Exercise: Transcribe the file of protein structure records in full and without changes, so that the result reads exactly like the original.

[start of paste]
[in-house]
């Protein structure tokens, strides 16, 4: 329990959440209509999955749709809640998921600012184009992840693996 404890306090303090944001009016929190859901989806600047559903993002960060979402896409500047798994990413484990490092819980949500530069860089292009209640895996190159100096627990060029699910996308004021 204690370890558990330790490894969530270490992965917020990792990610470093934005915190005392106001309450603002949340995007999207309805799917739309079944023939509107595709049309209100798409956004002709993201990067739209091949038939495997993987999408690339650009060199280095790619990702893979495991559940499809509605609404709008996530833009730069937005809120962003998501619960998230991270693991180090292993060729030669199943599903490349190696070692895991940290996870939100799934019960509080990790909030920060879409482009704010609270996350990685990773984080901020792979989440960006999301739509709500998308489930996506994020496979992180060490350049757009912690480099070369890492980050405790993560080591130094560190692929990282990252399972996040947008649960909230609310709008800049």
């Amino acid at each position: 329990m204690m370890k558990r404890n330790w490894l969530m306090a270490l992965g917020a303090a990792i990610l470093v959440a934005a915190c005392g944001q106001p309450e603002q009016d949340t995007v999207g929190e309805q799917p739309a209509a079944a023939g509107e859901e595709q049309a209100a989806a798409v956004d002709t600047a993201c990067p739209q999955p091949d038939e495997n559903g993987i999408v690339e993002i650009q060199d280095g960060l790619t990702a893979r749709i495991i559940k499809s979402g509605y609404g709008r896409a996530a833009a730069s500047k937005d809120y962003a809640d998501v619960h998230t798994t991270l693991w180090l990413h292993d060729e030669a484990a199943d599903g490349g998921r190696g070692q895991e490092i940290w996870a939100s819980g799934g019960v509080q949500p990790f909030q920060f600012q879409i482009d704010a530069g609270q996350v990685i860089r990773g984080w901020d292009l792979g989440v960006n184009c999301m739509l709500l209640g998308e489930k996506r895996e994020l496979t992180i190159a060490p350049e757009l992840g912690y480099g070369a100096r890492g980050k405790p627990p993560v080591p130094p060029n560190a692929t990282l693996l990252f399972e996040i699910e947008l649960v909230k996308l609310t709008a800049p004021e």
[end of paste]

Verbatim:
[in-house]
């Protein structure tokens, strides 16, 4: 329990959440209509999955749709809640998921600012184009992840693996 404890306090303090944001009016929190859901989806600047559903993002960060979402896409500047798994990413484990490092819980949500530069860089292009209640895996190159100096627990060029699910996308004021 204690370890558990330790490894969530270490992965917020990792990610470093934005915190005392106001309450603002949340995007999207309805799917739309079944023939509107595709049309209100798409956004002709993201990067739209091949038939495997993987999408690339650009060199280095790619990702893979495991559940499809509605609404709008996530833009730069937005809120962003998501619960998230991270693991180090292993060729030669199943599903490349190696070692895991940290996870939100799934019960509080990790909030920060879409482009704010609270996350990685990773984080901020792979989440960006999301739509709500998308489930996506994020496979992180060490350049757009912690480099070369890492980050405790993560080591130094560190692929990282990252399972996040947008649960909230609310709008800049």
């Amino acid at each position: 329990m204690m370890k558990r404890n330790w490894l969530m306090a270490l992965g917020a303090a990792i990610l470093v959440a934005a915190c005392g944001q106001p309450e603002q009016d949340t995007v999207g929190e309805q799917p739309a209509a079944a023939g509107e859901e595709q049309a209100a989806a798409v956004d002709t600047a993201c990067p739209q999955p091949d038939e495997n559903g993987i999408v690339e993002i650009q060199d280095g960060l790619t990702a893979r749709i495991i559940k499809s979402g509605y609404g709008r896409a996530a833009a730069s500047k937005d809120y962003a809640d998501v619960h998230t798994t991270l693991w180090l990413h292993d060729e030669a484990a199943d599903g490349g998921r190696g070692q895991e490092i940290w996870a939100s819980g799934g019960v509080q949500p990790f909030q920060f600012q879409i482009d704010a530069g609270q996350v990685i860089r990773g984080w901020d292009l792979g989440v960006n184009c999301m739509l709500l209640g998308e489930k996506r895996e994020l496979t992180i190159a060490p350049e757009l992840g912690y480099g070369a100096r890492g980050k405790p627990p993560v080591p130094p060029n560190a692929t990282l693996l990252f399972e996040i699910e947008l649960v909230k996308l609310t709008a800049p004021e």